sense of it? It's almost completely unreadable.

When replying to a news post or an email, you should cite only those
parts of the previous message which are absolutely necessary for
context, and make sure they are *clearly* marked as citations, usually
by adding '> ' at the beginning of each line.

At http://david.woodhou.se/mail-thread.html you can see an example
sequence of messages where this is done *correctly* — you can easily see
who said what, and there isn't a lot of pointless repeated cruft in each
message.

 
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David Woodhouse
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      06-04-2012
On Sun, 2012-06-03 at 13:15 +0100, R. Mark Clayton wrote:
>
> Usually my reader (MS Outlook Express) correctly handles replies and inserts
> ">" at the start of each line of the message being replied to.
>
> For some reason some messages (like yours deliberately left below) defy this
> and the ">" is not inserted. Affects about 5% of replies.


There is perfectly good software out there, which will manage to compose
a readable reply in 100% of cases, rather than only 95%.

For a piece of software whose sole purpose is communication, 95% isn't a
particularly good success rate, don't you think?

I take it you have no support for this broken software that you're
using, and don't have its source code, and hence have no prospect of
actually getting it *fixed*?

You'd be doing us all a favour, and almost certainly yourself too, if
you switched to one of the many non-broken alternatives.

 
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David Woodhouse
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      06-04-2012
On Sun, 2012-06-03 at 13:17 +0100, R. Mark Clayton wrote:
> >> Alas it does not quite work like that with mine the call tends to
> >> go to the last registered handset to call out.

> >
> > If an incoming call goes to just one device that suggests its
> > placing that last call has caused all the other devices to become
> > unregistered.

>
> No they are still registered and can call without re-registering.
> The server is choosing which registered handset to ring.


I have a vague recollection of seeing similar behaviour in the past.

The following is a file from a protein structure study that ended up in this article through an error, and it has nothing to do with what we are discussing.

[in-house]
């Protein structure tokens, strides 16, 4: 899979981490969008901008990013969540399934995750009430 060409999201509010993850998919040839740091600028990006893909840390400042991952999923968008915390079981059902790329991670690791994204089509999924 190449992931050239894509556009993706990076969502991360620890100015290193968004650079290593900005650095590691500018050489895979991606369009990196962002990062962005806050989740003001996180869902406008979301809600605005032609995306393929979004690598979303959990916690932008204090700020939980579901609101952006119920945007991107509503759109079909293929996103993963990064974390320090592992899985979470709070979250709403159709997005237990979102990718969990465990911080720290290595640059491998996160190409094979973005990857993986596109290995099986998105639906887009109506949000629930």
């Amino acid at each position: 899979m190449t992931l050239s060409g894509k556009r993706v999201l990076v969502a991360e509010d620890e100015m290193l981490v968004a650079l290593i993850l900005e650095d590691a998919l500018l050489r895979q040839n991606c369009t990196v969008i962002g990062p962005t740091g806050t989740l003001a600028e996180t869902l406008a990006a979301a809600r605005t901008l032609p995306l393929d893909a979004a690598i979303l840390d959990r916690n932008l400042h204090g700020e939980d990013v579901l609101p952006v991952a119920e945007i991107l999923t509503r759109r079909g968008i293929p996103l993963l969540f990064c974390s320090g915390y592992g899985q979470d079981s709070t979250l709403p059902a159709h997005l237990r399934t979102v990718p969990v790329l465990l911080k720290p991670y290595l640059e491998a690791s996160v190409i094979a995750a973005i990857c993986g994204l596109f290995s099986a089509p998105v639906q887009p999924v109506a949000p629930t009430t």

I believe I reported it as a fault, and it doesn't happen any more.


 
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tony sayer
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      06-04-2012
In article <(E-Mail Removed)>, Malcolm Loades
<(E-Mail Removed)> scribeth thus
>We require a single 'phone number which then forwards to another number
>(this must be a mobile). Problem is that the mobile number may need to
>be changed 2 or 3 times a day.
>
>It would be easy if we had access to a PC each time we need to change
>the number to receive the forwarded calls, but we don't Does anyone
>offer forwarding which can be controlled from a handset?
>
>Malcolm


Malcolm..

We've managed to do this on VoIPfone and perhaps it may well work with
others using a Linksys SPA3102.

You can enter a number of codes like *72 wait for the 2nd dialtone enter
the number to divert to then clear down. When you want to cancel divert
then *73 and divert off.

You can also use other * whatever numbers to do div on no answer and
after a number of rings which you can set its all in there and
works...


--
Tony Sayer



 
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Graham.
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      06-08-2012
On Sun, 3 Jun 2012 13:15:18 +0100, "R. Mark Clayton"
<(E-Mail Removed)> wrote:

>Dear David,
>
>Usually my reader (MS Outlook Express) correctly handles replies and inserts
>">" at the start of each line of the message being replied to.
>
>For some reason some messages (like yours deliberately left below) defy this
>and the ">" is not inserted. Affects about 5% of replies.
>


This behaviour of Outlook Express in selectively not correctly quoting
messages sent by other newsreaders is will known (even if not well
understood, by me anyway).

It's inability to quote correctly when following up a post made via
Google Groups is particularly well known, although that is not the
case here.

This was the reason I abandoned Outlook Express some time ago, that,
and it's refusal to put a pre defined signature at the *foot* of the
post rather than the top.

--
Graham.
%Profound_observation%